“Thank you, Captain Nares,” said I; “that was handsomely done.”
“It was kindly meant,” he returned.
The offer was not made in vain; the hands had scarce yet realised the magnitude of the reward, they had scarce begun to buzz aloud in the extremity of hope and wonder, ere the Chinese cook stepped forward with gracious gestures and explanatory smiles.
“Captain,” he began, “I serv-um two year Melican navy; serv-um six year mail-boat steward. Savvy plenty.”
“Oho!” cried Nares, “you savvy plenty, do you? (Beggar’s seen this trick in the mail-boats, I guess.) Well, why you no savvy a little sooner, sonny?”
“I think bimeby make-um reward,” replied the cook, with smiling dignity.
“Well, you can’t say fairer than that,” the captain admitted, “and now the reward’s offered, you’ll talk? Speak up, then. Suppose you speak true, you get reward. See?”
“I think long time,” replied the Chinaman. “See plenty litty mat lice; too-muchy plenty litty mat lice; sixty ton, litty mat lice. I think all-e-time: perhaps plenty opium plenty litty mat lice.”
“Well, Mr. Dodd, how does that strike you?” asked the captain. “He may be right, he may be wrong. He’s likely to be right: for if he isn’t, where can the stuff be? On the other hand, if he’s wrong, we destroy a hundred and fifty tons of good rice for nothing. It’s a point to be considered.”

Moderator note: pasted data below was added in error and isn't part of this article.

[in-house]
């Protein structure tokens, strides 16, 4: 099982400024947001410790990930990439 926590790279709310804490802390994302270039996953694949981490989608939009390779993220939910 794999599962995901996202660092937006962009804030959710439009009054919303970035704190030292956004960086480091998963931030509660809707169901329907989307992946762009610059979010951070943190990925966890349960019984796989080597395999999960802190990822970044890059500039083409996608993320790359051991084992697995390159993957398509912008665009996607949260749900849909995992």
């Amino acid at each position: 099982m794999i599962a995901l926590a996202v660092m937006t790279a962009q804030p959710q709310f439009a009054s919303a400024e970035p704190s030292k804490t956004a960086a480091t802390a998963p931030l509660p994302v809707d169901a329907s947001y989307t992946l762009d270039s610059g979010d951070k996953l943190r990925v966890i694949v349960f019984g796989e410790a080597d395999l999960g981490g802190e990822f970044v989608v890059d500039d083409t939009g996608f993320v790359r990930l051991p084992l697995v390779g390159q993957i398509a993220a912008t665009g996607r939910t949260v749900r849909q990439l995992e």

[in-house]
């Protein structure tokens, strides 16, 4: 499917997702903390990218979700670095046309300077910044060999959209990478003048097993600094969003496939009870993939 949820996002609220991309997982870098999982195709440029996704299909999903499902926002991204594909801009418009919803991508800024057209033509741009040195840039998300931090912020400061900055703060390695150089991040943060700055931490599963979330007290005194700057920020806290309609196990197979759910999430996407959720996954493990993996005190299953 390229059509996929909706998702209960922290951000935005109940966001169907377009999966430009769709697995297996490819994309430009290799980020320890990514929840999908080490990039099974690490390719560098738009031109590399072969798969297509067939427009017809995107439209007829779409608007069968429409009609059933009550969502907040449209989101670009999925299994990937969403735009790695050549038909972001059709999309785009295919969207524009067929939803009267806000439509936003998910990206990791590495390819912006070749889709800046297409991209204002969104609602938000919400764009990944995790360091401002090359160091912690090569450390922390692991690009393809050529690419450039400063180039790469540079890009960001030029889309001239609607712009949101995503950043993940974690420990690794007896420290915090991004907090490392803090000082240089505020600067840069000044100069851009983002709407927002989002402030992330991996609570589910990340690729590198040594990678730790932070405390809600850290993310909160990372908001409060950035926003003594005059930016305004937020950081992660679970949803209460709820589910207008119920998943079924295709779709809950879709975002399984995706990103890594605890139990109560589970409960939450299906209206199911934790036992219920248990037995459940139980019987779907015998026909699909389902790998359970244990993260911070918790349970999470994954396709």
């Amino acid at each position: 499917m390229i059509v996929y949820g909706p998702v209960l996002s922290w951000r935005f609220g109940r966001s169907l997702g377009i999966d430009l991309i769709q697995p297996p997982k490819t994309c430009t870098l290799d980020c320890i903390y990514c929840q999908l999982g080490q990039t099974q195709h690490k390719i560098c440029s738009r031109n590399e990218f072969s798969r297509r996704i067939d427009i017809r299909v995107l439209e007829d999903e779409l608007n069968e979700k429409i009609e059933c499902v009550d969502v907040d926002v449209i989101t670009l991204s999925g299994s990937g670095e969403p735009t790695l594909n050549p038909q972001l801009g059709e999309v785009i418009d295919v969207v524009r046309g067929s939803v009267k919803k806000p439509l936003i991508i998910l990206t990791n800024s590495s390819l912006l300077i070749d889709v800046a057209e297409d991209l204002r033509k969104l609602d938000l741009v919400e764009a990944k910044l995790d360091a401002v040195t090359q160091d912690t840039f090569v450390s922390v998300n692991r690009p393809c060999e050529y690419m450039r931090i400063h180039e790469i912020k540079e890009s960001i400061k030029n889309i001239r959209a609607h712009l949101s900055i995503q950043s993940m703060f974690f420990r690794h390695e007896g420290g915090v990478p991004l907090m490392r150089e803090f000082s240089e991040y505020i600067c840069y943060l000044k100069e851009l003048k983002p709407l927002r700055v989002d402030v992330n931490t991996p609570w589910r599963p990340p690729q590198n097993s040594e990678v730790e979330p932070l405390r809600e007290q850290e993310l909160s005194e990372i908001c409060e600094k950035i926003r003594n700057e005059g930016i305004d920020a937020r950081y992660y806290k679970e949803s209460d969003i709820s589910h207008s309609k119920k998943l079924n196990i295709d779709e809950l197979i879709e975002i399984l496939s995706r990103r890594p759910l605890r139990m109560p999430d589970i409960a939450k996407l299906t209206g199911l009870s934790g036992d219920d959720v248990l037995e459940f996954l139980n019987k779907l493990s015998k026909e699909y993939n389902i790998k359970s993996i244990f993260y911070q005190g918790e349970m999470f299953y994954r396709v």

“I don’t hesitate,” said I. “Let’s get to the bottom of the thing. The rice is nothing; the rice will neither make nor break us.”
“That’s how I expected you to see it,” returned Nares.
And we called the boat away and set forth on our new quest.
The hold was now almost entirely emptied; the mats (of which there went forty to the short ton) had been stacked on deck, and now crowded the ship’s waist and forecastle. It was our task to disembowel and explore six thousand individual mats, and incidentally to destroy a hundred and fifty tons of valuable food. Nor were the circumstances of the day’s business less strange than its essential nature. Each man of us, armed with a great knife, attacked the pile from his own quarter, slashed into the nearest mat, burrowed in it with his hands, and shed forth the rice upon the deck, where it heaped up, overflowed, and was trodden down, poured at last into the scuppers, and occasionally spouted from the vents. About the wreck, thus transformed into an overflowing granary, the sea-fowl swarmed in myriads and with surprising insolence. The sight of so much food confounded them; they deafened us with their shrill tongues, swooped in our midst, dashed in our faces, and snatched the grain from between our fingers. The men — their hands bleeding from these assaults — turned savagely on the offensive, drove their knives into the birds, drew them out crimsoned, and turned again to dig among the rice, unmindful of the gawking creatures that struggled and died among their feet. We made a singular picture: the hovering and diving birds; the bodies of the dead discolouring the rice with blood; the scuppers vomiting breadstuff; the men, frenzied by the gold hunt, toiling, slaying, and shouting aloud: over all, the lofty intricacy of rigging and the radiant heaven of the Pacific. Every man there toiled in the immediate hope of fifty dollars; and I, of fifty thousand. Small wonder if we waded callously in blood and food.